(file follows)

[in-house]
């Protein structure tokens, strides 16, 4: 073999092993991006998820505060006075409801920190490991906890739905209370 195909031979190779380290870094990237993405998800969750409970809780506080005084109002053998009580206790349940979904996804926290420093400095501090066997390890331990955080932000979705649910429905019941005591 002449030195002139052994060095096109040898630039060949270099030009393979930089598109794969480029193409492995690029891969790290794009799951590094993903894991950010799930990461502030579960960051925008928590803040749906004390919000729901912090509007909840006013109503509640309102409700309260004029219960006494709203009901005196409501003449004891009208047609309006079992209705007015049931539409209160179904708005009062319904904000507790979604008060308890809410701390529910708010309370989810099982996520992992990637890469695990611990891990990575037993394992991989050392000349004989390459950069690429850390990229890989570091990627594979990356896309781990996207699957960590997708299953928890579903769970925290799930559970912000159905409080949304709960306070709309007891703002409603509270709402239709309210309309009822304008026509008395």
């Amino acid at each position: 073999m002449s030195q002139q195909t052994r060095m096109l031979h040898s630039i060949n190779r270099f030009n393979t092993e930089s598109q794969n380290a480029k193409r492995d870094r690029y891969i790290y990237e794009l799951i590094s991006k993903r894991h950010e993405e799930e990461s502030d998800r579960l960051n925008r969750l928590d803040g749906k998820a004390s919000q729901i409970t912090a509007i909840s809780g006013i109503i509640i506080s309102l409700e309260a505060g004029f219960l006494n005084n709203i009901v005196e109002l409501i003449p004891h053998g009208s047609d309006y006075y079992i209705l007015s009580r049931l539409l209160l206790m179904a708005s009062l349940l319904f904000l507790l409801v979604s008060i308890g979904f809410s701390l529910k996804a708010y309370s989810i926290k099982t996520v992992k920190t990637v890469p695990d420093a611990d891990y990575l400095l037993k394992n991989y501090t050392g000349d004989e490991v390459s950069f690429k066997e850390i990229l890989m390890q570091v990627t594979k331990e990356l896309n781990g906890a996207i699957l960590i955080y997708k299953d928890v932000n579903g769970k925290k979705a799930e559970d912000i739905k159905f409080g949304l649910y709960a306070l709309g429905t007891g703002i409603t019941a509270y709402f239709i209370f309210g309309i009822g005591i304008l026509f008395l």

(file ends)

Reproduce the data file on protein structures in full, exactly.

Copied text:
[in-house]
């Protein structure tokens, strides 16, 4: 073999092993991006998820505060006075409801920190490991906890739905209370 195909031979190779380290870094990237993405998800969750409970809780506080005084109002053998009580206790349940979904996804926290420093400095501090066997390890331990955080932000979705649910429905019941005591 002449030195002139052994060095096109040898630039060949270099030009393979930089598109794969480029193409492995690029891969790290794009799951590094993903894991950010799930990461502030579960960051925008928590803040749906004390919000729901912090509007909840006013109503509640309102409700309260004029219960006494709203009901005196409501003449004891009208047609309006079992209705007015049931539409209160179904708005009062319904904000507790979604008060308890809410701390529910708010309370989810099982996520992992990637890469695990611990891990990575037993394992991989050392000349004989390459950069690429850390990229890989570091990627594979990356896309781990996207699957960590997708299953928890579903769970925290799930559970912000159905409080949304709960306070709309007891703002409603509270709402239709309210309309009822304008026509008395």
């Amino acid at each position: 073999m002449s030195q002139q195909t052994r060095m096109l031979h040898s630039i060949n190779r270099f030009n393979t092993e930089s598109q794969n380290a480029k193409r492995d870094r690029y891969i790290y990237e794009l799951i590094s991006k993903r894991h950010e993405e799930e990461s502030d998800r579960l960051n925008r969750l928590d803040g749906k998820a004390s919000q729901i409970t912090a509007i909840s809780g006013i109503i509640i506080s309102l409700e309260a505060g004029f219960l006494n005084n709203i009901v005196e109002l409501i003449p004891h053998g009208s047609d309006y006075y079992i209705l007015s009580r049931l539409l209160l206790m179904a708005s009062l349940l319904f904000l507790l409801v979604s008060i308890g979904f809410s701390l529910k996804a708010y309370s989810i926290k099982t996520v992992k920190t990637v890469p695990d420093a611990d891990y990575l400095l037993k394992n991989y501090t050392g000349d004989e490991v390459s950069f690429k066997e850390i990229l890989m390890q570091v990627t594979k331990e990356l896309n781990g906890a996207i699957l960590i955080y997708k299953d928890v932000n579903g769970k925290k979705a799930e559970d912000i739905k159905f409080g949304l649910y709960a306070l709309g429905t007891g703002i409603t019941a509270y709402f239709i209370f309210g309309i009822g005591i304008l026509f008395l």